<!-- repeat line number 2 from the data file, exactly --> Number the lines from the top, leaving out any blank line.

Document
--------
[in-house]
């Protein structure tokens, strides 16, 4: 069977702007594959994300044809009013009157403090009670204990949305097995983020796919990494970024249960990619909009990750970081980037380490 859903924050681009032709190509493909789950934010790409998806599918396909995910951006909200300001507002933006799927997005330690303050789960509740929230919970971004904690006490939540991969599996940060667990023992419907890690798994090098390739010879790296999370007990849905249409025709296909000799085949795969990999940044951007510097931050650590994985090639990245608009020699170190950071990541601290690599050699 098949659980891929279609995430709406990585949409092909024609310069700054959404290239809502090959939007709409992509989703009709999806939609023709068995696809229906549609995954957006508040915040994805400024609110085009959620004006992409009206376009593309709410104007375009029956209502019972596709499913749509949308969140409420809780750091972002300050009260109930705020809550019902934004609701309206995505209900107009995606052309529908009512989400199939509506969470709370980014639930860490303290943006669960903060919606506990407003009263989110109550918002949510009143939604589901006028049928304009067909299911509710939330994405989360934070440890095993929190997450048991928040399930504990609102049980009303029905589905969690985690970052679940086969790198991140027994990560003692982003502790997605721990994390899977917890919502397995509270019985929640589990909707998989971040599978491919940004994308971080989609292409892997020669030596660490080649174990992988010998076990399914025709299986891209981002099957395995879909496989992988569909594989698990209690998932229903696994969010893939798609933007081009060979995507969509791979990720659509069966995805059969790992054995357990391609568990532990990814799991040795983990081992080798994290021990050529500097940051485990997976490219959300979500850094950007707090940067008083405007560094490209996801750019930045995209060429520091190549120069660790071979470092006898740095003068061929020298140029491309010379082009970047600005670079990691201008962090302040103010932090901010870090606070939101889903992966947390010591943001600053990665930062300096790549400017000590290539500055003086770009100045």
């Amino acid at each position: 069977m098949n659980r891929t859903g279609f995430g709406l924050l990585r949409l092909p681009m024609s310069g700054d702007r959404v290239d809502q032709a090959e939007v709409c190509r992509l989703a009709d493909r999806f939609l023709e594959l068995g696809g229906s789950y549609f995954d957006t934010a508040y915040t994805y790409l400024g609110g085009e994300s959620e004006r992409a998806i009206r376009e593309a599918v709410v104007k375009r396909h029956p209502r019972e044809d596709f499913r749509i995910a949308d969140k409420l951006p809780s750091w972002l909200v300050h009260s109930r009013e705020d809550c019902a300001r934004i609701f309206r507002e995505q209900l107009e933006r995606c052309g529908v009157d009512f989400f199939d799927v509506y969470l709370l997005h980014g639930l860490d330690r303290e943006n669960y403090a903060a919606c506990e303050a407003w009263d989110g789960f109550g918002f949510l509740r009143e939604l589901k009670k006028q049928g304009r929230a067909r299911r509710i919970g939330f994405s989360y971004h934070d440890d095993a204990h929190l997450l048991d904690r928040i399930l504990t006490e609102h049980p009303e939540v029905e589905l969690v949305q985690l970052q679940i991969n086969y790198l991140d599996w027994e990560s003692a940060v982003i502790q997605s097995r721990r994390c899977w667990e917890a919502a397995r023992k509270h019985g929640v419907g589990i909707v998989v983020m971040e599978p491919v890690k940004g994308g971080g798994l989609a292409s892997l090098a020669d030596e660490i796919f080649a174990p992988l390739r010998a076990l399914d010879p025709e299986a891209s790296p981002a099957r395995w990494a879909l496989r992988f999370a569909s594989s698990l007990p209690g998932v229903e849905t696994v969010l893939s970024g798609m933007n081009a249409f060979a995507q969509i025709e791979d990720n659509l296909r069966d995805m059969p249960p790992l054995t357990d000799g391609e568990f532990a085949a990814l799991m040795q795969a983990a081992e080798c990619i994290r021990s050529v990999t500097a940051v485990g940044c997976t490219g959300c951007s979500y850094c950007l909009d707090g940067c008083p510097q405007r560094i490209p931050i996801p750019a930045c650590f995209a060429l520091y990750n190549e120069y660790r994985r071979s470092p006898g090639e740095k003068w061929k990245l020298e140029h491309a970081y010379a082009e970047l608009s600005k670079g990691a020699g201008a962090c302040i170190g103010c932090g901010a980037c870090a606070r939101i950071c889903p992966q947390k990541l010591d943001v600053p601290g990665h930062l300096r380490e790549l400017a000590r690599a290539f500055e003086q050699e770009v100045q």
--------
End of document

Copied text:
């Protein structure tokens, strides 16, 4: 069977702007594959994300044809009013009157403090009670204990949305097995983020796919990494970024249960990619909009990750970081980037380490 859903924050681009032709190509493909789950934010790409998806599918396909995910951006909200300001507002933006799927997005330690303050789960509740929230919970971004904690006490939540991969599996940060667990023992419907890690798994090098390739010879790296999370007990849905249409025709296909000799085949795969990999940044951007510097931050650590994985090639990245608009020699170190950071990541601290690599050699 098949659980891929279609995430709406990585949409092909024609310069700054959404290239809502090959939007709409992509989703009709999806939609023709068995696809229906549609995954957006508040915040994805400024609110085009959620004006992409009206376009593309709410104007375009029956209502019972596709499913749509949308969140409420809780750091972002300050009260109930705020809550019902934004609701309206995505209900107009995606052309529908009512989400199939509506969470709370980014639930860490303290943006669960903060919606506990407003009263989110109550918002949510009143939604589901006028049928304009067909299911509710939330994405989360934070440890095993929190997450048991928040399930504990609102049980009303029905589905969690985690970052679940086969790198991140027994990560003692982003502790997605721990994390899977917890919502397995509270019985929640589990909707998989971040599978491919940004994308971080989609292409892997020669030596660490080649174990992988010998076990399914025709299986891209981002099957395995879909496989992988569909594989698990209690998932229903696994969010893939798609933007081009060979995507969509791979990720659509069966995805059969790992054995357990391609568990532990990814799991040795983990081992080798994290021990050529500097940051485990997976490219959300979500850094950007707090940067008083405007560094490209996801750019930045995209060429520091190549120069660790071979470092006898740095003068061929020298140029491309010379082009970047600005670079990691201008962090302040103010932090901010870090606070939101889903992966947390010591943001600053990665930062300096790549400017000590290539500055003086770009100045």